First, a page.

3. Wal-Mart for creating a cycle of poverty worldwide with union busting, poor working conditions for vendors, and ruthless negotiating

4. The Banksters– CitiGroup, Chase, Bank of America, etc.– for playing with our money, crashing the worldwide economy, and then stealing millions of homes from Americans

5. The Big Pharma/Big Insurance complex of companies that keep Americans from having universal health care

6. Big Oil and other energy companies who would trade a clean environment for profits any day

7. Credit Card companies for changing bankruptcy laws to hurt Americans in trouble and then gouging us with fees and obscene interest rates

8. Manufacturers who send tens of thousands of American jobs overseas because it's easier to exploit those workers for profit

9. The Fast Food Giants– for selling us crap to eat

10. The Main Stream Media for supressing real news and feeding us junk 

UA students & activists ask DeConcini: ‘Why did you sell your soul to CCA?’ (video)

No ccaby Pamela Powers Hannley

Today, the Arizona Board of Regents (ABOR) is meeting on the University of Arizona campus. One of ABOR's most infamous members is former Senator Dennis DeConcini.

Why is DeConcini being villified through social media and the blogs? Because he's also a stockholder and member of the Board of Directors of the Corrections Corporation of America (CCA), which builds, owns, and manages private prisons across the country.

Arizona has multiple CCA prisons— thanks to close ties between CCA and Governor Jan Brewer, former State Senate President Russell Pearce, American Legislative Exchange Council (ALEC) boosters in the Arizona Legislature, and DeConcini. More background and a video shot on the UA campus, after the jump.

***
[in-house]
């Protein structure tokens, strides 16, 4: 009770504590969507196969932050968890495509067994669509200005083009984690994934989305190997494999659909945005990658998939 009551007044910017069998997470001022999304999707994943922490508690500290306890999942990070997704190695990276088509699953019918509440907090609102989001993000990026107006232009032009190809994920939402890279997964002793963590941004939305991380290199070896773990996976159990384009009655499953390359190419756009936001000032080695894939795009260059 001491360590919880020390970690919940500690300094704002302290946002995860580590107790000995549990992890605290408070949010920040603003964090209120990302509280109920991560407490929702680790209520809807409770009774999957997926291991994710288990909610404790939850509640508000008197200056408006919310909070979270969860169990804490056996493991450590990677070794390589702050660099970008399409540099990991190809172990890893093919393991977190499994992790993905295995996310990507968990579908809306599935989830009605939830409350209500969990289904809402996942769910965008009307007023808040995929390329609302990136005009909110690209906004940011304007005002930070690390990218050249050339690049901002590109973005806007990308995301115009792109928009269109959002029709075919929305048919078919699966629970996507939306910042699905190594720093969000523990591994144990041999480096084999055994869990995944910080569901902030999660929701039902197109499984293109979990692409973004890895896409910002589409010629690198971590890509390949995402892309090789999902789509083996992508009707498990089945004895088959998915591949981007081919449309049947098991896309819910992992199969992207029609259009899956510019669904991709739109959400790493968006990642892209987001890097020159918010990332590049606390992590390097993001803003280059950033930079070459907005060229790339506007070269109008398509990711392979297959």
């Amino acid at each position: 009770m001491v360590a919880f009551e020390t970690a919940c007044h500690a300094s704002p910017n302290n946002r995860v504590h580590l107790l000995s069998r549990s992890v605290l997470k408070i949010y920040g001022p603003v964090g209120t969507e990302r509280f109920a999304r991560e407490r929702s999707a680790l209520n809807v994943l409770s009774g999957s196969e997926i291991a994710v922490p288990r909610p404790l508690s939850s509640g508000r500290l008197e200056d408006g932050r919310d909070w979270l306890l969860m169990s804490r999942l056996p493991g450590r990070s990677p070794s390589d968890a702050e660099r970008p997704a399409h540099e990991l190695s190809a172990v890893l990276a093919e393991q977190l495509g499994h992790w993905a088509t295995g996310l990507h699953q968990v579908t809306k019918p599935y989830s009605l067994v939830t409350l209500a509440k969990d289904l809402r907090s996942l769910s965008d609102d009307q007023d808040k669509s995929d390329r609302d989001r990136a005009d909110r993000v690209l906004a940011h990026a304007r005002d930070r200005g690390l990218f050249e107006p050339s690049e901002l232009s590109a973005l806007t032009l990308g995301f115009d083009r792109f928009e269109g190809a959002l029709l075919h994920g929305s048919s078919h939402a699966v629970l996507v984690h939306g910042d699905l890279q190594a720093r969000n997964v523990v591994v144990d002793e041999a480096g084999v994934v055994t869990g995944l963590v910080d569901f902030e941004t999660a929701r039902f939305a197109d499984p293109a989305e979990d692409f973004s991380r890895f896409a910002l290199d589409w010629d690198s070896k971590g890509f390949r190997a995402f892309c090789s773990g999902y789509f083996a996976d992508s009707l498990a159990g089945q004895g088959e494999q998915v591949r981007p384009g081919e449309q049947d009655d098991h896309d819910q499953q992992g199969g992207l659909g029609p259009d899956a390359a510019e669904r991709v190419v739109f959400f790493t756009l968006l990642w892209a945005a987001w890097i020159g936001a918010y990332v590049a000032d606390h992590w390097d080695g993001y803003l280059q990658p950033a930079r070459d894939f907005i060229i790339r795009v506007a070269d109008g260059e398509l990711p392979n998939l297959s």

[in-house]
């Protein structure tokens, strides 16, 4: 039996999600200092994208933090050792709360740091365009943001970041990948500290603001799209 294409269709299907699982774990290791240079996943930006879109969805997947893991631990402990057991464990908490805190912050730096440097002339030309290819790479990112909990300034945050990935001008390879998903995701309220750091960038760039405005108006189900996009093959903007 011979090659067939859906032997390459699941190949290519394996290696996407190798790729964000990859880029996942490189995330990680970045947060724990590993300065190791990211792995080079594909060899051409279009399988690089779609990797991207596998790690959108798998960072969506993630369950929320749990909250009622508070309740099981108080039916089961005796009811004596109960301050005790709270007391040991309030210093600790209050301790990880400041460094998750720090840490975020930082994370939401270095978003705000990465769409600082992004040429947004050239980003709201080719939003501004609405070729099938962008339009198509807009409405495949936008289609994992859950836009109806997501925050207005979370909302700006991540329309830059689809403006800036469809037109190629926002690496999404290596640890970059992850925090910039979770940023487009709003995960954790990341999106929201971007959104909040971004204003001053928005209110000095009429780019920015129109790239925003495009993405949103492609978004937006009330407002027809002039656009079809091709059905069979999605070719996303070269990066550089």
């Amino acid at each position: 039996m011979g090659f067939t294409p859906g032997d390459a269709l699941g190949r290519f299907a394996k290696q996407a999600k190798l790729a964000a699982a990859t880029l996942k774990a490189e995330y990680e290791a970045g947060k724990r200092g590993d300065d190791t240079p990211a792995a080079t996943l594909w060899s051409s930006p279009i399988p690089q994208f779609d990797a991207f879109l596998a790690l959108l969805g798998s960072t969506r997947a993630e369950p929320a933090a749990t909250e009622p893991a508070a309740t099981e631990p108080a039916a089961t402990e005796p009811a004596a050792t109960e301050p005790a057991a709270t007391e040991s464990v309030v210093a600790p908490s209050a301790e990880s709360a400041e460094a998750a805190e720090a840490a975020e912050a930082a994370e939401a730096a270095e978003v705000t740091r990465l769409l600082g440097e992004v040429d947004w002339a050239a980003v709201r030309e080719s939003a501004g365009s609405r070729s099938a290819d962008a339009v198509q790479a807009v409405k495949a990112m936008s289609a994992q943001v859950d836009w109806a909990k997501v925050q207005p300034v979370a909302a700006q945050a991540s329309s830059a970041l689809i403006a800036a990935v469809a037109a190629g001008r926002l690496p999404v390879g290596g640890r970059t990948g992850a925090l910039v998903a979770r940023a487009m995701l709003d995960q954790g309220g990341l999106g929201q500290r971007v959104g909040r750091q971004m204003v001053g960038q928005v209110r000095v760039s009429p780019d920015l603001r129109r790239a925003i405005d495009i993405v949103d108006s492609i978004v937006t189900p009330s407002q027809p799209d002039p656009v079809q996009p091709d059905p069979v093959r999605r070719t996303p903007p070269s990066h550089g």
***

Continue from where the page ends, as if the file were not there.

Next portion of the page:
Anti-CCA activists have been turning up the heat on DeConcini to pressure him to resign from the CCA board.  Here's some background from Fuerza, the group that organized two protests around today's ABOR meeting…

CCA is the nation’s largest private prison company and leading jailer of immigrant detainees. With a recent contract for 1,000 new Arizona state prison beds and six existing facilities in Arizona, the company profits from continued mass incarceration and immigrant detention. Lifetime Tucson resident and three-term Democrat Senator Dennis DeConcini is a CCA shareholder and Board member and profits directly from the incarceration of Tucson families.

DeConcini's direct involvement with CCA is a real problem not only for him but for Democrats because he's rich enough to donate to many political campaigns. Normally, having a former Senator on your side would be seen as a good thing, but DeConcini's touch is toxic these days. I hope other Democrats are realizing this.


‘CCA, go away’: Florida residents say ‘no’ to nation’s largest deportation center (video)

No ccaby Pamela Powers Hannley

Private prisons are a "infecting our nation like a virus," according to Florida activists who are fighting against the construction of one of the nation's largest immigrant deportation centers. 

From their website…

We do not agree with the federal government privatizing our immigration detention centers throughout the nation when there is clear evidence that privatizing our prisons creates a clear public safety threat. For ICE to continue to privatize these institutions and bring this safety threat through their "secure communities Initiative" to our community is unacceptable. Depriving someone of their liberty is a non-delegable governmental function and privatizing of such a function is infecting our nation like a virus.

What about Arizona? Governor Jan Brewer and many in the Arizona Legislature are loyal private prison boosters— to the detriment of our residents. Corrections Corporation of America (CCA) runs six private prisons in Arizona. In addition to the well-know immigrant detention centers, CCA also runs DUI prisons. CCA likes to have all of their beds full. Is it any wonder, then, that Arizona has some of the toughest immigration laws and toughest drunk driving laws? Watch anti-CCA protesters in Florida after the jump.